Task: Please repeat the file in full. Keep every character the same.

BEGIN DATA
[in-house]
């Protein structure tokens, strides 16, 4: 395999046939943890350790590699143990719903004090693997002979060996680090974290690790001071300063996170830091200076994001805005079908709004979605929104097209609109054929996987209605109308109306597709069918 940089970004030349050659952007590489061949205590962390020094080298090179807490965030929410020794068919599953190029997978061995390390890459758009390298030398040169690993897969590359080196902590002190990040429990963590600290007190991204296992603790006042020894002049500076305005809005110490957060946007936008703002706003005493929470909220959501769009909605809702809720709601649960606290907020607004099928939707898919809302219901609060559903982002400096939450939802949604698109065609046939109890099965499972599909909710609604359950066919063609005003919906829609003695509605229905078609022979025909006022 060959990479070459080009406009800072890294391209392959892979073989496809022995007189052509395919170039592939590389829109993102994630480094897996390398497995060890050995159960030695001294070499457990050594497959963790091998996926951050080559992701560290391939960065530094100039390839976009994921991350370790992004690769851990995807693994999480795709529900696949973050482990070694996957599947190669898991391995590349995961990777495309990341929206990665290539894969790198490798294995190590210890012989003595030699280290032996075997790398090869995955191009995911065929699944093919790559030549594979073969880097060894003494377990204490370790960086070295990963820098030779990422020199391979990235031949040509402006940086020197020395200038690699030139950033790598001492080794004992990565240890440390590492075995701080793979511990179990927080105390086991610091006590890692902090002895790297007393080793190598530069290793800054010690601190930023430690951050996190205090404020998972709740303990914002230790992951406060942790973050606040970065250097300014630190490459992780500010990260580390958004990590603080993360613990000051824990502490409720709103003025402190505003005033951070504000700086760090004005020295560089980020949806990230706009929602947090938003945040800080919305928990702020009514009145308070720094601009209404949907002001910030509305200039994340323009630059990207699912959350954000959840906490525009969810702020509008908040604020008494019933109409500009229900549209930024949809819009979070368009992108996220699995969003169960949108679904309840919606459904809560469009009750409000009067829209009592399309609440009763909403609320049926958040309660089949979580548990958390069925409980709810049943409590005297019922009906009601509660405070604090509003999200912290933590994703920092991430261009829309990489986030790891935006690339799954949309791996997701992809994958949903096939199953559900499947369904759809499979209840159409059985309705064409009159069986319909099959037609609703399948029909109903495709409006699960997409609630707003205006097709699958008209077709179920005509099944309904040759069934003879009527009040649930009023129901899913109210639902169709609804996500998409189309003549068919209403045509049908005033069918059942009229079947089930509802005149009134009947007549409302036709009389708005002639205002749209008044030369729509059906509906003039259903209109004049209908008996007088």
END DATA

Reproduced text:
[in-house]
């Protein structure tokens, strides 16, 4: 395999046939943890350790590699143990719903004090693997002979060996680090974290690790001071300063996170830091200076994001805005079908709004979605929104097209609109054929996987209605109308109306597709069918 940089970004030349050659952007590489061949205590962390020094080298090179807490965030929410020794068919599953190029997978061995390390890459758009390298030398040169690993897969590359080196902590002190990040429990963590600290007190991204296992603790006042020894002049500076305005809005110490957060946007936008703002706003005493929470909220959501769009909605809702809720709601649960606290907020607004099928939707898919809302219901609060559903982002400096939450939802949604698109065609046939109890099965499972599909909710609604359950066919063609005003919906829609003695509605229905078609022979025909006022 060959990479070459080009406009800072890294391209392959892979073989496809022995007189052509395919170039592939590389829109993102994630480094897996390398497995060890050995159960030695001294070499457990050594497959963790091998996926951050080559992701560290391939960065530094100039390839976009994921991350370790992004690769851990995807693994999480795709529900696949973050482990070694996957599947190669898991391995590349995961990777495309990341929206990665290539894969790198490798294995190590210890012989003595030699280290032996075997790398090869995955191009995911065929699944093919790559030549594979073969880097060894003494377990204490370790960086070295990963820098030779990422020199391979990235031949040509402006940086020197020395200038690699030139950033790598001492080794004992990565240890440390590492075995701080793979511990179990927080105390086991610091006590890692902090002895790297007393080793190598530069290793800054010690601190930023430690951050996190205090404020998972709740303990914002230790992951406060942790973050606040970065250097300014630190490459992780500010990260580390958004990590603080993360613990000051824990502490409720709103003025402190505003005033951070504000700086760090004005020295560089980020949806990230706009929602947090938003945040800080919305928990702020009514009145308070720094601009209404949907002001910030509305200039994340323009630059990207699912959350954000959840906490525009969810702020509008908040604020008494019933109409500009229900549209930024949809819009979070368009992108996220699995969003169960949108679904309840919606459904809560469009009750409000009067829209009592399309609440009763909403609320049926958040309660089949979580548990958390069925409980709810049943409590005297019922009906009601509660405070604090509003999200912290933590994703920092991430261009829309990489986030790891935006690339799954949309791996997701992809994958949903096939199953559900499947369904759809499979209840159409059985309705064409009159069986319909099959037609609703399948029909109903495709409006699960997409609630707003205006097709699958008209077709179920005509099944309904040759069934003879009527009040649930009023129901899913109210639902169709609804996500998409189309003549068919209403045509049908005033069918059942009229079947089930509802005149009134009947007549409302036709009389708005002639205002749209008044030369729509059906509906003039259903209109004049209908008996007088």